Getting an advocate if you’re disabled or have a mental health condition

If you're disabled or have a mental health condition, you can get help from the Independent Advocacy Service. The service is provided by VoiceAbility.

An advocate can help you to:

  • express your views
  • get information
  • make decisions.

They can help you at any time, from making your first application to challenging a decision that you don’t agree with. 

You can get an advocate by:

You won’t be eligible for the service if you already have someone acting for you, such as an appointee or someone with power of attorney.

After you've applied

Social Security Scotland will tell you when they’ve received your application. They aim to process your application as quickly as possible. They’ll write to you to tell you the result of their decision.

If more than 1 person applies for the same child

Only 1 person can get the Scottish Child Payment for a child.

If you and somebody else apply for the same child, Social Security Scotland will decide who gets the payment based on which benefits you already get for the child and how you can show you're responsible for the child.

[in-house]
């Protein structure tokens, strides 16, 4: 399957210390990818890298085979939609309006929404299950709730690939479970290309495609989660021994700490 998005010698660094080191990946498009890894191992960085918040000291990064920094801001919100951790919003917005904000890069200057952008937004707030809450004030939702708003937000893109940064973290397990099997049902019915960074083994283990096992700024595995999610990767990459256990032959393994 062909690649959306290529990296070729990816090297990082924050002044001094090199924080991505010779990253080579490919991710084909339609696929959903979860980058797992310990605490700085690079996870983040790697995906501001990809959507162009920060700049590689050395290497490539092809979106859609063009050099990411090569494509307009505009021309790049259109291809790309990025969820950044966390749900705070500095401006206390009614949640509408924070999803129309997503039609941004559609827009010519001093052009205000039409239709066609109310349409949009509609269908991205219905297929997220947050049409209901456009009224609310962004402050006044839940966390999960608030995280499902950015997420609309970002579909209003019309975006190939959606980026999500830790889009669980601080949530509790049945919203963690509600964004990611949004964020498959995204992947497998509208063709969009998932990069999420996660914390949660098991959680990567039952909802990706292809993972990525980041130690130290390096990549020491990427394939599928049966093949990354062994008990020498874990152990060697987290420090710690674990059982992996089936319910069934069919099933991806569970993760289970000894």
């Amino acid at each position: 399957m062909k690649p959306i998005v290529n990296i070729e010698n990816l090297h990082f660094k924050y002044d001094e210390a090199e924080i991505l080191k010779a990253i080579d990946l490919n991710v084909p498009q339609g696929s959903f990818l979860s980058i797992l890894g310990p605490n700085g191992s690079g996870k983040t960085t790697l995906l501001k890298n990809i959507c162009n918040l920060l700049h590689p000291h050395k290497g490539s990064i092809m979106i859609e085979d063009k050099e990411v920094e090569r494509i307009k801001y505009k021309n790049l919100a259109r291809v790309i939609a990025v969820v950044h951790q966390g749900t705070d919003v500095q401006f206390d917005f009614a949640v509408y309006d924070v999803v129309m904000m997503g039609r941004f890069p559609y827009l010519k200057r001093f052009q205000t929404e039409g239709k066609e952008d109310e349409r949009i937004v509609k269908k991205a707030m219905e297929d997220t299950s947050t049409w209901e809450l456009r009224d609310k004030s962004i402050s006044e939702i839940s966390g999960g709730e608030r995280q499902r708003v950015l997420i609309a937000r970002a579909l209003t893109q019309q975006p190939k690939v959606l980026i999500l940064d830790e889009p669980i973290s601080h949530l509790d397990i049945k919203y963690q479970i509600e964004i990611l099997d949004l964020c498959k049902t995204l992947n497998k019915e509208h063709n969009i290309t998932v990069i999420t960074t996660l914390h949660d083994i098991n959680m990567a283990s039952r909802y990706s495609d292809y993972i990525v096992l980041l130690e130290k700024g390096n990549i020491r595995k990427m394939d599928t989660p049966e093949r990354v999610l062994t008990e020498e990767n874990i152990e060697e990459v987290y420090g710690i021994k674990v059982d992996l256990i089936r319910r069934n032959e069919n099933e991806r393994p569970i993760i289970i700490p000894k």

Social Security Scotland must decide on the application of the person who applied first, before deciding on another application.

You’ll get the Scottish Child Payment if you get 1 of these benefits for the child:

  • Child Tax Credit
  • Pension Credit with child element
  • Universal Credit with child element.

If you’re a kinship carer, you’ll get the Scottish Child Payment if either:

  • no one else applying gets 1 of these benefits
  • the child’s circumstances show that you’re responsible for them.

If no one is a kinship carer or getting benefits

You’ll get the Scottish Child Payment if you get Child Benefit and no one who applied:

  • is a kinship carer
  • gets Universal Credit, Pension Credit or Child Tax Credit for the child.